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Missal workshop helps catechists embrace upcoming revisions

Missal workshop

Missal workshopGREENVILLE—About 160 people from 17 parishes met at St. Mary Church recently so they could take a closer look at the upcoming revisions to the Roman Missal.
The workshop enlightened catechists and educators so they may help teach their fellow parishioners in the coming weeks, when the first changes in almost four decades are introduced.
The Missal contains the words used during the celebration of Mass. Many of the familiar phrases that people have spoken or heard all their lives will change beginning the first Sunday of Advent.
Father Jay Scott Newman, pastor of St. Mary, celebrated Mass prior to leading a discussion of the changes that are in store.
Sister Pamela Smith, diocesan director of Catechesis and Christian Initiation for Parishes and Schools, predicted this transition will be much easier than the one dictated in the early 1970s as a result of the Second Vatican Council.
“This time they’re really giving us an opportunity to help educate people about the holy sacrifices of Mass and about what are the unchangeable elements and what kind of things can be changed,” Sister Pam said.
Father Newman quoted: “the translator is a traitor” and talked about the difficulty of translating centuries-old Latin rites into modern languages.
“When you take words or ideas from one language into another you always lose something,” he said. “You’ll always change something. Try to imagine reading Shakespeare in Polish. Every language has idioms that don’t translate, words that are similar but don’t mean the same thing.”
The priest also spoke about the philosophy of translating the rites, and how that has changed over the years.
He referred to a document released in 1969 that included guidelines telling translators to use “dynamic equivalents” when converting the texts to modern languages.
“We’re not going to do a literal, word-for-word translation; we’re going to translate concepts,” he said of the philosophy. “This is a perennial debate among translators. … This renders significant differences in translations.”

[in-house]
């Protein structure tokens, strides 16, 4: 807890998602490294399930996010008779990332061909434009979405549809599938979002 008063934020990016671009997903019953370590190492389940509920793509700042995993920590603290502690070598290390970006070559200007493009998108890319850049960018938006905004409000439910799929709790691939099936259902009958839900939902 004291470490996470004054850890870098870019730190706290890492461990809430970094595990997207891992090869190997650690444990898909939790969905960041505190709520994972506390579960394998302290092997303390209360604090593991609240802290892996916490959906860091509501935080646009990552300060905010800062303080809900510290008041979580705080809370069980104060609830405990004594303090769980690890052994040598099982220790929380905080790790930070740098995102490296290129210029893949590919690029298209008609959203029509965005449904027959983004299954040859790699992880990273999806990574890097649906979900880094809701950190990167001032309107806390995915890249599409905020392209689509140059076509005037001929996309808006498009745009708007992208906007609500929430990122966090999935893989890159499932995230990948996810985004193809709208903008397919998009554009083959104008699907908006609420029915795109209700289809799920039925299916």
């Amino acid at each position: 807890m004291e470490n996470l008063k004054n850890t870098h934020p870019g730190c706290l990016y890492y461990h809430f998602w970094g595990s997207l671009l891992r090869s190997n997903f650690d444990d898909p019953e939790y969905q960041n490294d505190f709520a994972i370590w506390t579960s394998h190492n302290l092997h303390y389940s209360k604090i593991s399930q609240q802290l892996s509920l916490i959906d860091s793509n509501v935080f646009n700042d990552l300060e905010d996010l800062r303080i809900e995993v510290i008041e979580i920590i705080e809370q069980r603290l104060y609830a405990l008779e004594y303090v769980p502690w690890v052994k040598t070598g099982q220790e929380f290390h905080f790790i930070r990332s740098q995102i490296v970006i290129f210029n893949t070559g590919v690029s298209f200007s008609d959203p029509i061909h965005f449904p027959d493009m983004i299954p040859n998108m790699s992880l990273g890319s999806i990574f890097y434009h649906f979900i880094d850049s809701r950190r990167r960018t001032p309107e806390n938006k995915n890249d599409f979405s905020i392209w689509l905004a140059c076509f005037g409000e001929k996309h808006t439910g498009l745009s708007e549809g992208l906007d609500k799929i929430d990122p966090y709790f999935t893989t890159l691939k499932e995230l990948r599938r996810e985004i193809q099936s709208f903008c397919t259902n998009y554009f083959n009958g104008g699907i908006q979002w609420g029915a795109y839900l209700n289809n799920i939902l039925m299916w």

He cited one resulting translation of “The Sacramentary” that reflected both the haste of translation and the philosophy, noting that the work was being done so quickly that revised pages were sometimes sent to churches to be inserted into the original document.
For this translation, Father Newman said the philosophy and time constraints have changed, and the new Roman Missal will be more faithful to the original Latin writings.
This is partly because of a document released in 2001 by the Congregation for Divine Worship and the Discipline of the Sacraments, he explained.
“The primary preoccupation of the new document was: Liturgical translations of the Roman Rite in all foreign languages should reflect — as much as possible — the original wording of the Latin text,” he said. “Rome’s point was the unity of the Roman Rite requires that we make this effort so that no matter what language we’re praying in, we’re praying the same thing, in the same way.”
Nor did work on a new English translation of the Roman Missal suffer from a tight deadline.
“This is not random, this is not off-the-cuff, this is not a rush decision,” Father Newman said. “It was decades in the making to arrive at the conviction that we needed a new translation, and it was started almost a decade ago.”
The resulting text, he said, is “considerably different from what we’re used to,” and he predicted it would take a year for everyone to adjust to the Missal.
Another major difference, he said, is the new Missal “places tremendous emphasis on singing the liturgy,” instead of the current practice to “sing around the liturgy.”
The new Roman Missal has been printed and will be shipped out to the 19,000 Catholic parishes in the United States on Oct. 1.
During a question-and-answer period, Father Newman said “the book we’re going to get in November will be the book we use for the next 40 years.”
Rita Brown, a member of St. Mary, said she’s looking forward to using the new version.
“I believe the new translation is more poetic,” she said. “The prayers are beautiful. I love the Mass — I think it will elevate people’s concentration.”






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